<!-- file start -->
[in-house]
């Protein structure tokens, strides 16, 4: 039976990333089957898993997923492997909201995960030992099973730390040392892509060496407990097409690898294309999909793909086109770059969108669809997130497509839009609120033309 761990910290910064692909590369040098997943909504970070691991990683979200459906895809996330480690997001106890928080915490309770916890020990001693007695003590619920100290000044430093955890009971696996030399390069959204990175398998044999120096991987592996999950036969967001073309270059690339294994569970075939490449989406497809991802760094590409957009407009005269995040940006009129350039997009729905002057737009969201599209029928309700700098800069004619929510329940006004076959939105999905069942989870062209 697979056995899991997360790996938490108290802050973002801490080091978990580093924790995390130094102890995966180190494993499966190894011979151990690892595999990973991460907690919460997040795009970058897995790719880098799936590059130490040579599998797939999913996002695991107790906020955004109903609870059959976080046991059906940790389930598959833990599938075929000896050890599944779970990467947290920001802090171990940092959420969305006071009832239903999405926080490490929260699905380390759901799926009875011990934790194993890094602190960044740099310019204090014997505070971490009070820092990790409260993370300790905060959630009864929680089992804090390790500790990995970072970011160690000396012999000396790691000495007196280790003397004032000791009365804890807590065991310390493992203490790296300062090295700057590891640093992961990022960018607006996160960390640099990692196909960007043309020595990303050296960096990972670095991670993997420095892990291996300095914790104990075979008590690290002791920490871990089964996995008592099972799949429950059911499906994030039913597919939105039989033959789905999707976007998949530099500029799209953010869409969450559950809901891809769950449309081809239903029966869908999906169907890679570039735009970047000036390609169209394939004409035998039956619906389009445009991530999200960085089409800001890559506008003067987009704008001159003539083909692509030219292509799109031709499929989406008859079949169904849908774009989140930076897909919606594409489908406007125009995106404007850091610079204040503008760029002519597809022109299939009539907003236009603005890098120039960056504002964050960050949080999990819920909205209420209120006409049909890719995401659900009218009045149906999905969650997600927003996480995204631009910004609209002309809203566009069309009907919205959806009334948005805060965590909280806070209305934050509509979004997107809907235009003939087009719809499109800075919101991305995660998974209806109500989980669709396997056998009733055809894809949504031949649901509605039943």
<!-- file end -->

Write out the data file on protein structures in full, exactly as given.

[in-house]
């Protein structure tokens, strides 16, 4: 039976990333089957898993997923492997909201995960030992099973730390040392892509060496407990097409690898294309999909793909086109770059969108669809997130497509839009609120033309 761990910290910064692909590369040098997943909504970070691991990683979200459906895809996330480690997001106890928080915490309770916890020990001693007695003590619920100290000044430093955890009971696996030399390069959204990175398998044999120096991987592996999950036969967001073309270059690339294994569970075939490449989406497809991802760094590409957009407009005269995040940006009129350039997009729905002057737009969201599209029928309700700098800069004619929510329940006004076959939105999905069942989870062209 697979056995899991997360790996938490108290802050973002801490080091978990580093924790995390130094102890995966180190494993499966190894011979151990690892595999990973991460907690919460997040795009970058897995790719880098799936590059130490040579599998797939999913996002695991107790906020955004109903609870059959976080046991059906940790389930598959833990599938075929000896050890599944779970990467947290920001802090171990940092959420969305006071009832239903999405926080490490929260699905380390759901799926009875011990934790194993890094602190960044740099310019204090014997505070971490009070820092990790409260993370300790905060959630009864929680089992804090390790500790990995970072970011160690000396012999000396790691000495007196280790003397004032000791009365804890807590065991310390493992203490790296300062090295700057590891640093992961990022960018607006996160960390640099990692196909960007043309020595990303050296960096990972670095991670993997420095892990291996300095914790104990075979008590690290002791920490871990089964996995008592099972799949429950059911499906994030039913597919939105039989033959789905999707976007998949530099500029799209953010869409969450559950809901891809769950449309081809239903029966869908999906169907890679570039735009970047000036390609169209394939004409035998039956619906389009445009991530999200960085089409800001890559506008003067987009704008001159003539083909692509030219292509799109031709499929989406008859079949169904849908774009989140930076897909919606594409489908406007125009995106404007850091610079204040503008760029002519597809022109299939009539907003236009603005890098120039960056504002964050960050949080999990819920909205209420209120006409049909890719995401659900009218009045149906999905969650997600927003996480995204631009910004609209002309809203566009069309009907919205959806009334948005805060965590909280806070209305934050509509979004997107809907235009003939087009719809499109800075919101991305995660998974209806109500989980669709396997056998009733055809894809949504031949649901509605039943």